Antarctic Ice Sheet variability across the Eocene-Oligocene boundary climate transition

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Science  10 Mar 2016:
DOI: 10.1126/science.aab0669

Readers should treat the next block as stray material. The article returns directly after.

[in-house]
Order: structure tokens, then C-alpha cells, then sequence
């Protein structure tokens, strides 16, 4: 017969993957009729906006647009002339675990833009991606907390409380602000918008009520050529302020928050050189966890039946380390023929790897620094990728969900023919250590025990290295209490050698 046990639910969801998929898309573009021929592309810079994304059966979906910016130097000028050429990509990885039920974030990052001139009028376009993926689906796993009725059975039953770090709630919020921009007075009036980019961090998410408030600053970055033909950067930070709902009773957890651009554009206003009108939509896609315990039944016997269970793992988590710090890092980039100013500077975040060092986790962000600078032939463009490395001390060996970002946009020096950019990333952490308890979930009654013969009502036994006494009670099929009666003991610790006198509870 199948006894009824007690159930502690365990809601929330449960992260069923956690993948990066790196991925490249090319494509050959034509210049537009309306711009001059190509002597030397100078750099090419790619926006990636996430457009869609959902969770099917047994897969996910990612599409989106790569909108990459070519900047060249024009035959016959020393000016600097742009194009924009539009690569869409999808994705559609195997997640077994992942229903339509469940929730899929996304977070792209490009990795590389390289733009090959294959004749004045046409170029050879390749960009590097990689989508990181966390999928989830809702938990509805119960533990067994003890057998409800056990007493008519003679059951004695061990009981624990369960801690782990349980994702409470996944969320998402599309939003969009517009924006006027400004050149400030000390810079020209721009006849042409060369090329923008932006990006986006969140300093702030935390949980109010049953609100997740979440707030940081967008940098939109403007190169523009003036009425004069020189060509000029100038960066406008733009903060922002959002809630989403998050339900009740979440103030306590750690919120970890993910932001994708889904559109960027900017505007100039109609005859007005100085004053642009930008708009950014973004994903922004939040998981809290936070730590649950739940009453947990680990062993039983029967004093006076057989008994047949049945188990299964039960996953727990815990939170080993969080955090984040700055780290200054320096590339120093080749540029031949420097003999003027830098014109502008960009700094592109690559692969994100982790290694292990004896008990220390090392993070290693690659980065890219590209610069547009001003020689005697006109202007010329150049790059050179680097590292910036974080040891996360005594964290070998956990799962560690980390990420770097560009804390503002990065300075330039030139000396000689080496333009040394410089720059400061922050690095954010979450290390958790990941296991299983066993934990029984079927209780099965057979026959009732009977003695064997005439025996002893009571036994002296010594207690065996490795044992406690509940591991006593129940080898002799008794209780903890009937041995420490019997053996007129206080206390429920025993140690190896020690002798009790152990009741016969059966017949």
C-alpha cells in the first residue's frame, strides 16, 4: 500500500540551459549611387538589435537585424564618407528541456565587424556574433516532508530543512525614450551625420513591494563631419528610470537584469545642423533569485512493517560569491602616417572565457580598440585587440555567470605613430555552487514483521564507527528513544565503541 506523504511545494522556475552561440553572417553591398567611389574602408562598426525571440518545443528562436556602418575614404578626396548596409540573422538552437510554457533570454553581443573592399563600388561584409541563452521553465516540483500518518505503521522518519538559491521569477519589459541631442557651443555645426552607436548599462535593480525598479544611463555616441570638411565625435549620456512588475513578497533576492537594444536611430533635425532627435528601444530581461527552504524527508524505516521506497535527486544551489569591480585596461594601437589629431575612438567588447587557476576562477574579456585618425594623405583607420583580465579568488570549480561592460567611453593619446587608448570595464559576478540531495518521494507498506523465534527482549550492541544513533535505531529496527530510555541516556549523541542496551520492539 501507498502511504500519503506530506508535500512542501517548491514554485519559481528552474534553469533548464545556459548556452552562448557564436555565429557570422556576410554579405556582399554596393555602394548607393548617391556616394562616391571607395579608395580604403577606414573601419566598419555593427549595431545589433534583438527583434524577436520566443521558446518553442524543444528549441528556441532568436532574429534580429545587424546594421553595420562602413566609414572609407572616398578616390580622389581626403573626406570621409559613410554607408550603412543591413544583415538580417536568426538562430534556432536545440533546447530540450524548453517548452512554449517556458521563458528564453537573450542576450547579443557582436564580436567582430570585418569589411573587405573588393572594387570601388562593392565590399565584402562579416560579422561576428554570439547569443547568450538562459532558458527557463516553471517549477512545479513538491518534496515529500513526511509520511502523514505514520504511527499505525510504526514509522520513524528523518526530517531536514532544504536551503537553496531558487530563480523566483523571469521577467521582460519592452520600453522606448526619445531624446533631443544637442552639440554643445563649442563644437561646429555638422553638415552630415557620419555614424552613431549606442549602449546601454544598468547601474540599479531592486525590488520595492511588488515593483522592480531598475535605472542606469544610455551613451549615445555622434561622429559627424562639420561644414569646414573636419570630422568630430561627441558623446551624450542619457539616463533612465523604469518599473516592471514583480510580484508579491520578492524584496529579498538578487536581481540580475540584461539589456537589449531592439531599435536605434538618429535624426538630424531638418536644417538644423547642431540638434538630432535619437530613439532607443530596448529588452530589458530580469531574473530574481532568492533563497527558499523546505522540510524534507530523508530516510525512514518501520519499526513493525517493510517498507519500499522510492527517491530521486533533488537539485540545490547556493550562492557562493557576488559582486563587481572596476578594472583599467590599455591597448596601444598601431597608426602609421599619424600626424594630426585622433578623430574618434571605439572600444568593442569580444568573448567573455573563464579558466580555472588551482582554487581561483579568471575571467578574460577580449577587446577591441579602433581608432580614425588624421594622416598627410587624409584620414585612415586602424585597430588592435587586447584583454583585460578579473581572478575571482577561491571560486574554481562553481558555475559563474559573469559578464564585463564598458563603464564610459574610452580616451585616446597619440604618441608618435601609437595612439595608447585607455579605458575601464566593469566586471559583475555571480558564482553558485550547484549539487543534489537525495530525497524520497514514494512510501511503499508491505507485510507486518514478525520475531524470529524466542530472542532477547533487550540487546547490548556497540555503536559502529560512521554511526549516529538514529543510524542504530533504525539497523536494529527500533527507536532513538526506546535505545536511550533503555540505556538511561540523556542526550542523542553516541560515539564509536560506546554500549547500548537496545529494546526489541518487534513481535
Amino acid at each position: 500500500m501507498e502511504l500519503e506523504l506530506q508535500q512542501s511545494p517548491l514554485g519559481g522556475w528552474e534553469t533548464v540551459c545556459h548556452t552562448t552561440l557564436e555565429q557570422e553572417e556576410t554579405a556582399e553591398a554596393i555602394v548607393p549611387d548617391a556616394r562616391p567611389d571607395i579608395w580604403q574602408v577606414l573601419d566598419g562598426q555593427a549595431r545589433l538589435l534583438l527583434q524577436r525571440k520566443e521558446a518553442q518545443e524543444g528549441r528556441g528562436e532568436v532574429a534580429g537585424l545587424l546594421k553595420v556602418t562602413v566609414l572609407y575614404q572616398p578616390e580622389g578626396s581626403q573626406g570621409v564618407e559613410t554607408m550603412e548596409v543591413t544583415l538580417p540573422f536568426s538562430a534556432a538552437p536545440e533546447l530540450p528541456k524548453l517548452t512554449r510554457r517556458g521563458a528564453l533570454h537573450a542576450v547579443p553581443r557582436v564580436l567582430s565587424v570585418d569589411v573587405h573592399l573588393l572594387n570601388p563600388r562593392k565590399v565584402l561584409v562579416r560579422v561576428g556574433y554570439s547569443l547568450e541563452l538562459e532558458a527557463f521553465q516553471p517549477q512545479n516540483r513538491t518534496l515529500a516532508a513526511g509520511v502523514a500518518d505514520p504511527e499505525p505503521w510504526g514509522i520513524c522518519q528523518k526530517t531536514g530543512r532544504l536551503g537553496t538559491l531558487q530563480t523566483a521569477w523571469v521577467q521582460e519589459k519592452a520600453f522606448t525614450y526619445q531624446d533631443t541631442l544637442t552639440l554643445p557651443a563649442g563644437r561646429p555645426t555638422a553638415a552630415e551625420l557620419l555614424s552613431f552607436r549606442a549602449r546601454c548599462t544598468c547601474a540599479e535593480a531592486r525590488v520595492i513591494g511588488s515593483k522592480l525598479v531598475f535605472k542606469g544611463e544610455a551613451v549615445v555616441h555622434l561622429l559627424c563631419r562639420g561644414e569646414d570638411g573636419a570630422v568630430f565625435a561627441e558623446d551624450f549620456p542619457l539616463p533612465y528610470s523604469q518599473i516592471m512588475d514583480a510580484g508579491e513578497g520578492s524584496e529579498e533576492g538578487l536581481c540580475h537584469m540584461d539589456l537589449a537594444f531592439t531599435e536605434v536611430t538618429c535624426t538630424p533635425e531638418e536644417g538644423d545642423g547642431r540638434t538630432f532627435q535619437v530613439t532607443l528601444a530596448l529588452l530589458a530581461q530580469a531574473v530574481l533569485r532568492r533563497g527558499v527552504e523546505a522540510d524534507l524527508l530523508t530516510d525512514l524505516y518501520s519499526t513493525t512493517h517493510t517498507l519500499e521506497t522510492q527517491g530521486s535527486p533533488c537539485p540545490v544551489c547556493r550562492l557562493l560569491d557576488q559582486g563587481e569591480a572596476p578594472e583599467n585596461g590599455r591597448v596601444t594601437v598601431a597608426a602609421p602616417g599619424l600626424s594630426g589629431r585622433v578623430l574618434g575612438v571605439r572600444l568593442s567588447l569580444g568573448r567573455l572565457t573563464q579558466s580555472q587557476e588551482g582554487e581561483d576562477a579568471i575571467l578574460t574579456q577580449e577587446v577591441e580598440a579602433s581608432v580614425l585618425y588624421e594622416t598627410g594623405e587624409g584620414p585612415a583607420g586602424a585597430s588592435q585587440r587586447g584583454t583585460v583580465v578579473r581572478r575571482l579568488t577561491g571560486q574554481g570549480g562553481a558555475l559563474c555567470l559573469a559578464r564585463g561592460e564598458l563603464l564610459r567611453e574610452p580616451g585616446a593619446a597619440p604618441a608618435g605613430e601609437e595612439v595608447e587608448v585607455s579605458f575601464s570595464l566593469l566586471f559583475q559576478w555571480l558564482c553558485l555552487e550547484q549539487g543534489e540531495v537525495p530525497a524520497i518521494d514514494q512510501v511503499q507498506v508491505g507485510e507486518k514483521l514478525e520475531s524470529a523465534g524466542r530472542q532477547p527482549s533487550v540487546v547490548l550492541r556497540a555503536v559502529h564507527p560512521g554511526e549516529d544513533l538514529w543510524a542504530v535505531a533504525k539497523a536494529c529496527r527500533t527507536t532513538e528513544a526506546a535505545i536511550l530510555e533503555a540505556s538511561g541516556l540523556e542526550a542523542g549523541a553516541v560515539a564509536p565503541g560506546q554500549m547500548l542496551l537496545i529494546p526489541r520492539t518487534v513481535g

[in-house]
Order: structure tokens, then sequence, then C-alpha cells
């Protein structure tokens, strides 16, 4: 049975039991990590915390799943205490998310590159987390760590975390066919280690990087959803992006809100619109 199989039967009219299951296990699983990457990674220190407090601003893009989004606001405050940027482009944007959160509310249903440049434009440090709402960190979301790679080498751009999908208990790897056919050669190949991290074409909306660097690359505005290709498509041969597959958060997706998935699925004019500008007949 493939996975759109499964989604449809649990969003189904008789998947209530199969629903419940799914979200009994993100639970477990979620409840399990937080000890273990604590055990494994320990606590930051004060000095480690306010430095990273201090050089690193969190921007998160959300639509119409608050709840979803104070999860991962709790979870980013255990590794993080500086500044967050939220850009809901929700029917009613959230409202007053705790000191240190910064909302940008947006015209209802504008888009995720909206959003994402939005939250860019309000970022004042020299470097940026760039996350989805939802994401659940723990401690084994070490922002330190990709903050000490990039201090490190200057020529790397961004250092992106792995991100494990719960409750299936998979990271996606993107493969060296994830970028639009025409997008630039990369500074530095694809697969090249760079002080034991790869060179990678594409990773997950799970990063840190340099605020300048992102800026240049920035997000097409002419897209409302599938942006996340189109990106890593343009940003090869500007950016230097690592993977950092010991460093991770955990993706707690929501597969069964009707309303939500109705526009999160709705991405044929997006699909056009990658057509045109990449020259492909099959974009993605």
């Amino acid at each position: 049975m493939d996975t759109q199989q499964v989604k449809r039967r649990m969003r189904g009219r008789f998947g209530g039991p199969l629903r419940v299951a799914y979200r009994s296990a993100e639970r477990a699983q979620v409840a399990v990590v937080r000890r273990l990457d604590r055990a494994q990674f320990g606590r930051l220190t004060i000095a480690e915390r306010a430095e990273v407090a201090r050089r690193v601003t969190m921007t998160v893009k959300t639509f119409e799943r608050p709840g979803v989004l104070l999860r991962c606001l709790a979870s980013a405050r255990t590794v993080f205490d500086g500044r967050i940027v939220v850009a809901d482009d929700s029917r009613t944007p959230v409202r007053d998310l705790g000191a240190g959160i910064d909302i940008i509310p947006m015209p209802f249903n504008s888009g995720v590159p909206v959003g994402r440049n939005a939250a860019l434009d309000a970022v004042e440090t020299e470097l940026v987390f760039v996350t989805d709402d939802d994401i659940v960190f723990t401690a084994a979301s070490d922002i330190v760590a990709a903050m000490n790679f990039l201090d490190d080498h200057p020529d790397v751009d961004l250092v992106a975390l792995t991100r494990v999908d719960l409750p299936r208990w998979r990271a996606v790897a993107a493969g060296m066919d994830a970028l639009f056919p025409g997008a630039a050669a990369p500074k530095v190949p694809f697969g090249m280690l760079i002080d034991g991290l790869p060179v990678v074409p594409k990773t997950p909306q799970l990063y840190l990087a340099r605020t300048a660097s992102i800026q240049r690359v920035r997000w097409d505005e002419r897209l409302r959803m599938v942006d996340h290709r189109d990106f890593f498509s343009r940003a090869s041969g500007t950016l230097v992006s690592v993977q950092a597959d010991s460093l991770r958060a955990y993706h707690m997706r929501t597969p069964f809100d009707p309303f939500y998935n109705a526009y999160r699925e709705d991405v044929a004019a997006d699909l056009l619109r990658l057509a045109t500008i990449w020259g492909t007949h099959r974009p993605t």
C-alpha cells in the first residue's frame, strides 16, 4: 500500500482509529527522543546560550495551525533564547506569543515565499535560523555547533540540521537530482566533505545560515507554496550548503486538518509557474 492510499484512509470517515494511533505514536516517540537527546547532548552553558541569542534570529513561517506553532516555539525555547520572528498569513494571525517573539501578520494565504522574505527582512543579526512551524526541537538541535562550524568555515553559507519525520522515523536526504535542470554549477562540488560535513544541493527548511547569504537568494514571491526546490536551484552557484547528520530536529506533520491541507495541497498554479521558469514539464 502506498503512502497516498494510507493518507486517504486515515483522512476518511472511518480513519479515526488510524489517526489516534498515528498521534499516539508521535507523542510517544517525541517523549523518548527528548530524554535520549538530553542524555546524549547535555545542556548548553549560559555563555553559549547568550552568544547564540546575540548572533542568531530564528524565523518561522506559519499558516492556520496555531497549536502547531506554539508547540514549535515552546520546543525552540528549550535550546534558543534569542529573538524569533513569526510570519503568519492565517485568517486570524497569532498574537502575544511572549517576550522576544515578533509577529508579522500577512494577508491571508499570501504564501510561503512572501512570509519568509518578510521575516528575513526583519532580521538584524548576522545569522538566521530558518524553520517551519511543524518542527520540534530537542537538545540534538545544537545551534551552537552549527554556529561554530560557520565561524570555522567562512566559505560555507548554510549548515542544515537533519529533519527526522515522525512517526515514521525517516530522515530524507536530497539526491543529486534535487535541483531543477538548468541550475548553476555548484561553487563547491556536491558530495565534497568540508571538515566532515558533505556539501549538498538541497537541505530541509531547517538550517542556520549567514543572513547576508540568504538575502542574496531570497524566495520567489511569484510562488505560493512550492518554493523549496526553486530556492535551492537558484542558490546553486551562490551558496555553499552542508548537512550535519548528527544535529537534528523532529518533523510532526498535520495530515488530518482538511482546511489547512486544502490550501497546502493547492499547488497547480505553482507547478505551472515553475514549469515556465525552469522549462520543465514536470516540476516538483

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About 34 million years ago (Ma) Earth’s climate cooled and an ice sheet formed on Antarctica as atmospheric CO2 fell below ~750 ppm. Sedimentary cycles from a drill core in western Ross Sea provide the first direct evidence of orbitally-controlled glacial cycles between 34–31 Ma. Initially, under atmospheric CO2 levels ≥ 600 ppm, a smaller Antarctic Ice Sheet, (AIS) restricted to the terrestrial continent, was highly responsive to local insolation forcing. A more stable, continental-scale ice sheet calving at the coastline, did not form until ~32.8 Ma coincident with the first time atmospheric CO2 levels fell below ~600 ppm. Our results provide new insights into the potential of the AIS for threshold behavior, and its sensitivity to atmospheric CO2 concentrations above present day levels.

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